In May, 2016, she performed Sergei Rachmaninoff’s Concerto No. 3 with the Harrisburg Symphony Orchestra, the most recent of over 100 performances of this work throughout her career. During the 2016-17 season, she served as Visiting Professor at the Eastman School of Music and travelled across the United States performing and giving Master Classes.
She and her husband Earl Carlyss, for twenty-one years the 2nd violinist of the Juilliard String Quartet, have performed countless chamber music performances as a duo and with many distinguished colleagues.
A Google search on Ann Schein finds more than a million hits. For more information, visit http://annschein.com
Blessed with “poetic and sensitive pianism” (Washington Post) and a “wondrous sense of color” (San Francisco Classical Voice), pianist Joyce Yang captivates audiences with her virtuosity, lyricism, and interpretive sensitivity. As a Van Cliburn International Piano Competition silver medalist and Avery Fisher Career Grant recipient, Ms. Yang showcases her colorful musical personality in solo recitals and collaborations with the world’s top orchestras and chamber musicians.
Joyce Yang came to international attention when, at age nineteen, she won the silver medal at the 12th Van Cliburn Competition. She also took home the Best Performance of Chamber Music and Best Performance of a New Work. In 2010, she received an Avery Fisher Career Grant.
Since winning in the Cliburn competition, she has performed as soloist with the New York Philharmonic, Chicago Symphony, Los Angeles Philharmonic, Philadelphia Orchestra, the Baltimore, Detroit, Houston, Milwaukee, San Francisco, Sydney, and Toronto symphony orchestras, as well as the Deutsches Symphonie-Orchester Berlin, and the BBC Philharmonic, among many others. Distinguished conductors with whom she has performed include Edo de Waart, Lorin Maazel, James Conlon, Leonard Slatkin, David Robertson, Bramwell Tovey, Peter Oundjian, and Jaap van Zweden.
In recital, Ms. Yang has performed at New York’s Lincoln Center and Metropolitan Museum; the Kennedy Center in Washington, DC; Chicago’s Symphony Hall; and Zurich’s Tonhalle.
She kicked off the 2016-17 season with a tour of eight summer festivals before performing a steady stream of debuts, return engagements, and notable chamber music concerts. She reunited with the New York Philharmonic, performing Falla’s “Nights in the Gardens of Spain.” and debuted with the New Jersey Symphony for its finale celebrating Jacques Lacombe’s last concert as Music Director. Other orchestral performances include Colorado Springs, Orlando, and Reading Philharmonics, and the Alabama, Anchorage, Corpus Christi, Greenwich, Milwaukee, Nashville, Pasadena, Princeton, Santa Fe, Utah, Vancouver, and Melbourne symphony orchestras.
A sought-after interpreter of new music, Ms. Yang performed and recorded the world premiere of Michael Torke’s Piano Concerto, commissioned by the Albany Symphony. In 2016, Avie Records will release a recording featuring Ms. Yang and her frequent duo partner, violinist Augustin Hadelich.
Demonstrating her diverse range, Ms. Yang opened the Chamber Music International 30th anniversary season with violinist Sheryl Staples and cellist Carter Brey in Dallas; joined the Alexander String Quartet at San Francisco Performances; appeared with the Modigliani Quartet at the Phoenix Chamber Music Society; and reunited with Hadelich and guitarist Pablo Villegas at the La Jolla Music Society and Philharmonic Society of Orange County for a reprise of the trio’s widely acclaimed “Tango, Song, and Dance.”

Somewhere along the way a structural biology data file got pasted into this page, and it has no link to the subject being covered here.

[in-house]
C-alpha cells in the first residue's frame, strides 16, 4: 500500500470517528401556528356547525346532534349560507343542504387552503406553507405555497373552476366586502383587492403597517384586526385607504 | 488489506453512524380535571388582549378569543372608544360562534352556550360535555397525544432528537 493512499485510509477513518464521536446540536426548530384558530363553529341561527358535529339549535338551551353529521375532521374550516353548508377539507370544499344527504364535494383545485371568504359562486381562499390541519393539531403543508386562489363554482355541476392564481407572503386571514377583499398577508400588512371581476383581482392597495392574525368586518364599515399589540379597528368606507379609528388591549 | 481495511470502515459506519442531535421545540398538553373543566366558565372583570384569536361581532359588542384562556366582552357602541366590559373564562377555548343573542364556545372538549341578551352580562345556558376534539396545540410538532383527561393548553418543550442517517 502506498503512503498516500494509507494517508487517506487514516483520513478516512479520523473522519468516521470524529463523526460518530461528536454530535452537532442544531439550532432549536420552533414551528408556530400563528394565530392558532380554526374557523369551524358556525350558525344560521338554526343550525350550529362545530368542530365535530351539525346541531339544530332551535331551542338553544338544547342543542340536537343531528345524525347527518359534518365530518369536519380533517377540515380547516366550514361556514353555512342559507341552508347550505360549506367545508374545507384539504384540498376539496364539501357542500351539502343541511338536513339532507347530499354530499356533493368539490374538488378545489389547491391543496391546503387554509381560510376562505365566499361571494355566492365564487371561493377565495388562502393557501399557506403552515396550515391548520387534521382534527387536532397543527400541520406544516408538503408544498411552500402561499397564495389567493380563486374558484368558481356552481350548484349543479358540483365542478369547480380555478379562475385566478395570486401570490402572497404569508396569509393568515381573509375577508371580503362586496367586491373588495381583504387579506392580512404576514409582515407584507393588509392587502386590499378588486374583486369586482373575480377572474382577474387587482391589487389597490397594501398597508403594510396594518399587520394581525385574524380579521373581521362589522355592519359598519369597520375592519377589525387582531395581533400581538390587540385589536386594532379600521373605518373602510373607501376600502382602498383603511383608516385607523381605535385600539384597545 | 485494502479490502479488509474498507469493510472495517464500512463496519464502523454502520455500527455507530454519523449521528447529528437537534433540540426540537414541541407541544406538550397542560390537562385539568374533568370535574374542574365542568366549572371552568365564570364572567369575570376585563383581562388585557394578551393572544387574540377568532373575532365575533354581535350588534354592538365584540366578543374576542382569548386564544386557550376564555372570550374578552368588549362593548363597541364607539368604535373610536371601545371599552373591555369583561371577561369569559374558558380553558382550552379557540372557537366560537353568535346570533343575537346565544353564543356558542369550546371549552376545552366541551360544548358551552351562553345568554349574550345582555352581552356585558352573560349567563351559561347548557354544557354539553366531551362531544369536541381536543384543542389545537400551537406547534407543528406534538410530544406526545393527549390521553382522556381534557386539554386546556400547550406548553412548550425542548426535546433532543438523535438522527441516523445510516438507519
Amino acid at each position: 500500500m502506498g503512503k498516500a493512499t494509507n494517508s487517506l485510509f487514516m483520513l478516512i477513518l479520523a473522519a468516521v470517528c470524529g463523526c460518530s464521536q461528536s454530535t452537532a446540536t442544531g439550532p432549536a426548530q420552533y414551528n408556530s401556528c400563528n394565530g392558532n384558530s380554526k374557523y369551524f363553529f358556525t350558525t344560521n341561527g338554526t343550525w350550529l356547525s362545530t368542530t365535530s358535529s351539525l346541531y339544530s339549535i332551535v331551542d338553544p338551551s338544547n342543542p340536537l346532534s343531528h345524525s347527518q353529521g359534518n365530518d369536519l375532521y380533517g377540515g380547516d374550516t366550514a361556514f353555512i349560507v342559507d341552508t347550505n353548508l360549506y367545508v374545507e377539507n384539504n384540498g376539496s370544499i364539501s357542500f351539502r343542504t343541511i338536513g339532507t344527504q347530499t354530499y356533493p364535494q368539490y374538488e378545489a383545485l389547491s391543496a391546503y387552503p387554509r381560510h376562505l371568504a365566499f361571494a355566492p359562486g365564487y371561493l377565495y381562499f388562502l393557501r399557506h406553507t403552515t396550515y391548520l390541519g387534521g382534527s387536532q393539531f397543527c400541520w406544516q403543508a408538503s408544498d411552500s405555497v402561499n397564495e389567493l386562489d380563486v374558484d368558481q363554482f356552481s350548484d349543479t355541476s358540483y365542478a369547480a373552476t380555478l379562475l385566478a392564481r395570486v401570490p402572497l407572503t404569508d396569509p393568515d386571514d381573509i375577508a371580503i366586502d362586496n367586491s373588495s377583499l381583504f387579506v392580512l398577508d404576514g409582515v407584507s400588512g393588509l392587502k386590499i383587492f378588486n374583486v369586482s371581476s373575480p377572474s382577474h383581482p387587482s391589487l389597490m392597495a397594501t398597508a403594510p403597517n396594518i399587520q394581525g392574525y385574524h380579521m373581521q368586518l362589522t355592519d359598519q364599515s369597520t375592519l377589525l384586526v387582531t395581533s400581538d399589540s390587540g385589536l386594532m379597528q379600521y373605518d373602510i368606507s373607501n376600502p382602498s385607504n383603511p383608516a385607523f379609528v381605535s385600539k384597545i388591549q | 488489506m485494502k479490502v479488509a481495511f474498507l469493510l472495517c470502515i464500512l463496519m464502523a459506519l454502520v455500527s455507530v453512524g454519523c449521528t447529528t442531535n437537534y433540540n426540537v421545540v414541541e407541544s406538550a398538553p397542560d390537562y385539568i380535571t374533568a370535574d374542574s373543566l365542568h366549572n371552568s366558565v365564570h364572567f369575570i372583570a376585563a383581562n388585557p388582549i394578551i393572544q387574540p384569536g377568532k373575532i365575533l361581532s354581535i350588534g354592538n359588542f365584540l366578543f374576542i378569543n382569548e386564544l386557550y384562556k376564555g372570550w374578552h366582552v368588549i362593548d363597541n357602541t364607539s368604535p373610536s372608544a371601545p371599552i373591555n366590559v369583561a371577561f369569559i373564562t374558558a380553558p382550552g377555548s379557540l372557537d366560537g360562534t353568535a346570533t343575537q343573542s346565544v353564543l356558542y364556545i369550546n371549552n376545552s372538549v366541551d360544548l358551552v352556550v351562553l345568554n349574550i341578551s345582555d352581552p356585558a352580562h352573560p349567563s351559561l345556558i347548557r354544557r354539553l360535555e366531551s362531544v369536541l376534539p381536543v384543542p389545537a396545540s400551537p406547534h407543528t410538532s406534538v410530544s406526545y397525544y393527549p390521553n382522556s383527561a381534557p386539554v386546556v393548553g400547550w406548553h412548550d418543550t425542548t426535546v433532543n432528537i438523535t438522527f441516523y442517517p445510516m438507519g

In the 2015-16 season, Ms. Yang concluded a five-year Rachmaninoff cycle with Edo de Waart and the Milwaukee Symphony, to which she brought “an enormous palette of colors, and tremendous emotional depth” (Milwaukee Sentinel Journal). Other performances joined her with the Takács Quartet in Lincoln Center’s Great Performers series and with members of the Emerson String Quartet at the Mostly Mozart Festival at Lincoln Center.
In 2014, Ms. Yang “demonstrated impressive gifts” (New York Times) with a trio of album releases: her second solo disc for Avie Records, “Wild Dreams”, a pairing of the Brahms and Schumann Piano Quintets with the Alexander Quartet, and a recording of Tchaikovsky’s Piano Concerto No. 1 with Denmark’s Odense Symphony Orchestra. Of her 2011 debut album for Avie Records, “Collage,” Gramophone praised her “imaginative programming” and “beautifully atmospheric playing.”
Ms. Yang made her celebrated New York Philharmonic debut with Lorin Maazel at Avery Fisher Hall in November 2006 and performed on the orchestra’s tour of Asia, making a triumphant return to her hometown of Seoul, South Korea. Subsequent appearances with the Philharmonic included the opening night of the Leonard Bernstein Festival in September 2008, at the special request of Maestro Maazel in his final season as music director. The New York Times pronounced her performance in Bernstein’s The Age of Anxiety a “knockout.”
Born in 1986 in Seoul, South Korea, Yang received her first piano lesson at the age of four. In 1997, Ms. Yang moved to the United States to begin studies at the pre-college division of The Juilliard School with Dr. Yoheved Kaplinsky. During her first year at Juilliard, Yang won the pre-college division Concerto Competition, resulting in a performance of Haydn’s Keyboard Concerto in D with the Juilliard Pre-College Chamber Orchestra. After winning the Philadelphia Orchestra’s Greenfield Student Competition, she performed Prokofiev’s Third Piano Concerto with that orchestra at just twelve years old. She graduated from Juilliard with special honor as the recipient of the school’s 2010 Artur Rubinstein Prize, and in 2011 she won its 30th Annual William A. Petschek Piano Recital Award.
Joyce Yang appears in the film, In the Heart of Music, a documentary about the 2005 Van Cliburn International Piano Competition. In November 2017, Ms. Yang will again return to the Milwaukee Symphony Orchestra to perform Leonard Bernstein’s Age of Anxiety.
A Steinway artist, she currently lives in New York City.
For more information on Ms. Yang please visit: www.pianistjoyceyang.com